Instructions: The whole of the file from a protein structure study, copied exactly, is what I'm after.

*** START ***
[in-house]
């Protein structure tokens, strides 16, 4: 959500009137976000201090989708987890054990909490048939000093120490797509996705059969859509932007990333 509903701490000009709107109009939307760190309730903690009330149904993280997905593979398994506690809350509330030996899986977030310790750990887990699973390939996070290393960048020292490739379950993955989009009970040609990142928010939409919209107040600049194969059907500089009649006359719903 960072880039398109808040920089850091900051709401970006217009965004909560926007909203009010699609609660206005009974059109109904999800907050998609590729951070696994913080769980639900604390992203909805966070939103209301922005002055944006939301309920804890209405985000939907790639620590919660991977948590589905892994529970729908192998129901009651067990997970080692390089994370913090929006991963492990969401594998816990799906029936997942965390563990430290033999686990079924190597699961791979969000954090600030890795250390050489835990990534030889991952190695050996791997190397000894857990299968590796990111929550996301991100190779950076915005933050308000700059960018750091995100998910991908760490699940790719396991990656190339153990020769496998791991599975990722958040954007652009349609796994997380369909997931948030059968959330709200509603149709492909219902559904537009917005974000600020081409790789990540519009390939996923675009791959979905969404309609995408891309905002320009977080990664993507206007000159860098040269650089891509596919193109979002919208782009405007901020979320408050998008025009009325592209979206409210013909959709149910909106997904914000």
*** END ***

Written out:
[in-house]
């Protein structure tokens, strides 16, 4: 959500009137976000201090989708987890054990909490048939000093120490797509996705059969859509932007990333 509903701490000009709107109009939307760190309730903690009330149904993280997905593979398994506690809350509330030996899986977030310790750990887990699973390939996070290393960048020292490739379950993955989009009970040609990142928010939409919209107040600049194969059907500089009649006359719903 960072880039398109808040920089850091900051709401970006217009965004909560926007909203009010699609609660206005009974059109109904999800907050998609590729951070696994913080769980639900604390992203909805966070939103209301922005002055944006939301309920804890209405985000939907790639620590919660991977948590589905892994529970729908192998129901009651067990997970080692390089994370913090929006991963492990969401594998816990799906029936997942965390563990430290033999686990079924190597699961791979969000954090600030890795250390050489835990990534030889991952190695050996791997190397000894857990299968590796990111929550996301991100190779950076915005933050308000700059960018750091995100998910991908760490699940790719396991990656190339153990020769496998791991599975990722958040954007652009349609796994997380369909997931948030059968959330709200509603149709492909219902559904537009917005974000600020081409790789990540519009390939996923675009791959979905969404309609995408891309905002320009977080990664993507206007000159860098040269650089891509596919193109979002919208782009405007901020979320408050998008025009009325592209979206409210013909959709149910909106997904914000």